Jefferson County teachers urge lawmakers to add pension funding - wave3.com-Louisville News, Weather & Sports

Jefferson County teachers urge lawmakers to add pension funding

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Teachers unions, including the Jefferson County Teachers Association, have sent emails to members urging them to contact their representatives in Kentucky's General Assembly. Teachers unions, including the Jefferson County Teachers Association, have sent emails to members urging them to contact their representatives in Kentucky's General Assembly.
Stephanie Winkler Stephanie Winkler

FRANKFORT, KY (WAVE) - Kentucky teachers are asking lawmakers to restore more than $850 million in funding for their pension system, as it slowly runs out of money.

Lawmakers haven't provided the funding Kentucky Teachers Retirement System administrators have been requesting since 2008. Administrators said the shortfall continues to compound, and the fund will go bankrupt by 2036 if nothing happens.

The state's teachers don't get Social Security and are relying on the system to pay their benefits when they retire, said Stephanie Winkler, president of the Kentucky Education Association.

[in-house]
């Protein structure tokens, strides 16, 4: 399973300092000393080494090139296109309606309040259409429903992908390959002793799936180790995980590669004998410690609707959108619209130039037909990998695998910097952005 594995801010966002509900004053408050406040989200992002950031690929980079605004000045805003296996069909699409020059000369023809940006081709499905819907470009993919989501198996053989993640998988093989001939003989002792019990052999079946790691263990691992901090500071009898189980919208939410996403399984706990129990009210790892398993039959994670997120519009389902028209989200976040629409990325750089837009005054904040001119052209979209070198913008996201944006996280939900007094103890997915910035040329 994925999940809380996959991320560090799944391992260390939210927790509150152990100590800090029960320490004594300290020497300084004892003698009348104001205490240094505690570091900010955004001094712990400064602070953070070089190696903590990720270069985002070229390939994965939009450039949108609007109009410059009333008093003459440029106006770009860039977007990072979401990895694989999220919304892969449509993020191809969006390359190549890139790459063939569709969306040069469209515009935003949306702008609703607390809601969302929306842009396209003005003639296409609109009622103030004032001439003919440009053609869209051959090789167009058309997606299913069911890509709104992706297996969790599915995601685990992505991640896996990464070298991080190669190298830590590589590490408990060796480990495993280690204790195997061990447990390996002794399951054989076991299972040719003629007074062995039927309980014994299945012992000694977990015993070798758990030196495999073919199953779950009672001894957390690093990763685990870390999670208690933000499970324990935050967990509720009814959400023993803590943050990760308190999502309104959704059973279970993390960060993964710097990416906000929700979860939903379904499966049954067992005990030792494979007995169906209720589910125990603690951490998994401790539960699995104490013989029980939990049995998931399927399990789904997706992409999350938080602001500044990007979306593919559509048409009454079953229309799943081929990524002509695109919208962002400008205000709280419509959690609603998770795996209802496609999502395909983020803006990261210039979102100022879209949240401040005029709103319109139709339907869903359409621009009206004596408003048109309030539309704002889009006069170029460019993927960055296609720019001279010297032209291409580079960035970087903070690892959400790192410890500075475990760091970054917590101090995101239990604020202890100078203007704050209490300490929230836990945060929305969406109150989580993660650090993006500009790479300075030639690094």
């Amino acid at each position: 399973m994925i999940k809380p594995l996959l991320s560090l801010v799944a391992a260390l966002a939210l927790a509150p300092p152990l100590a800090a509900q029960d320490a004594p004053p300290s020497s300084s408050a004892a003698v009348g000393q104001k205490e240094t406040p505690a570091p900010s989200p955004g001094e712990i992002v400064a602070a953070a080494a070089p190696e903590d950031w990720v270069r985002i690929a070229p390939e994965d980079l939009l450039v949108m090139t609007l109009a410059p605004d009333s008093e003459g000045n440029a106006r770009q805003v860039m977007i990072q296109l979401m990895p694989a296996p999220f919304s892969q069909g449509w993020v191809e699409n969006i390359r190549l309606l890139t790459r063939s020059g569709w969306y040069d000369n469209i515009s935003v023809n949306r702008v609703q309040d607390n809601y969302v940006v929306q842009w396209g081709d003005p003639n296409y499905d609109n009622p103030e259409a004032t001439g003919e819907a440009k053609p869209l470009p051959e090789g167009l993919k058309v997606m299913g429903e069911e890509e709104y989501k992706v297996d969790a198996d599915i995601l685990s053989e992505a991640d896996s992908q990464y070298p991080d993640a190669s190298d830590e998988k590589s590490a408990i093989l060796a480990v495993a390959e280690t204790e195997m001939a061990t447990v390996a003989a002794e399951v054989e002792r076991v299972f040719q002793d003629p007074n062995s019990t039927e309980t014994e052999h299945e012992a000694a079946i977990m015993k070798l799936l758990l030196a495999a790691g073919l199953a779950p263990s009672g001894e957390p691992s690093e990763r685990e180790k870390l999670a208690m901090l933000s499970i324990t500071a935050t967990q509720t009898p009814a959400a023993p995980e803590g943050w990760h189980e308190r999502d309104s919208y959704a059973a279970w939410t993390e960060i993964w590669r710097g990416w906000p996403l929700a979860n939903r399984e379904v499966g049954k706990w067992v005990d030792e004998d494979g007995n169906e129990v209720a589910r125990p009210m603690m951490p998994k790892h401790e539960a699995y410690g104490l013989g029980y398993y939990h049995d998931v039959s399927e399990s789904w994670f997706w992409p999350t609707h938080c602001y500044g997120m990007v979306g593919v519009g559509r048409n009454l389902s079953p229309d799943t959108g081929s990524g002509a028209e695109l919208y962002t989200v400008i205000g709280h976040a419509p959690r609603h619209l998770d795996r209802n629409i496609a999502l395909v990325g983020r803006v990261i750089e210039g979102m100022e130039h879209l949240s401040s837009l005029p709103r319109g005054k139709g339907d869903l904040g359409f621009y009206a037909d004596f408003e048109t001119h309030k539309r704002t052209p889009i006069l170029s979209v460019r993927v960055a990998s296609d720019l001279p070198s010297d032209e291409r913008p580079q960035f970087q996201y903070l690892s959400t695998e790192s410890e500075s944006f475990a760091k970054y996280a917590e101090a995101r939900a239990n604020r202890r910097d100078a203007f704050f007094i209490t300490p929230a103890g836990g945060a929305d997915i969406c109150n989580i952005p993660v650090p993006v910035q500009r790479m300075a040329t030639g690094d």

"The problem is going to get considerably worse," she said. "We want to make sure we do something to stop that, so we can take care of the people who work in our classrooms everyday."

Teachers unions, including the Jefferson County Teachers Association, have sent emails to members urging them to contact their representatives in Kentucky's General Assembly.

The Kentucky Education Association is sending members to the Capitol twice a week to talk with lawmakers about restoring $386 million next year and $487 million the year after, Winkler said.

"They are aware of the problem, but there's only so much money -- or a piece of the pie -- to give out," she said. "We know there's not $400 million to give necessarily, but that's what we need to make it stable for generations to come."

Gov. Steve Beshear has signaled that he will add about $100 million a year to the Kentucky Retirement System's fund. But Beshear has not indicated his position on additional funding for KTRS, and a spokeswoman for the governor declined comment Monday.

The governor gives his budget address at 7 p.m. Tuesday, during which he'll lay out his funding proposals.

State revenue analysts predict about $500 million in additional tax revenue over the next two years, although most of that money is already committed.

A good investment market over the past year hasn't made up for 13 years of flat funding, so KTRS needs additional funding from lawmakers to remain stable, said Beau Barnes, the agency's general counsel.

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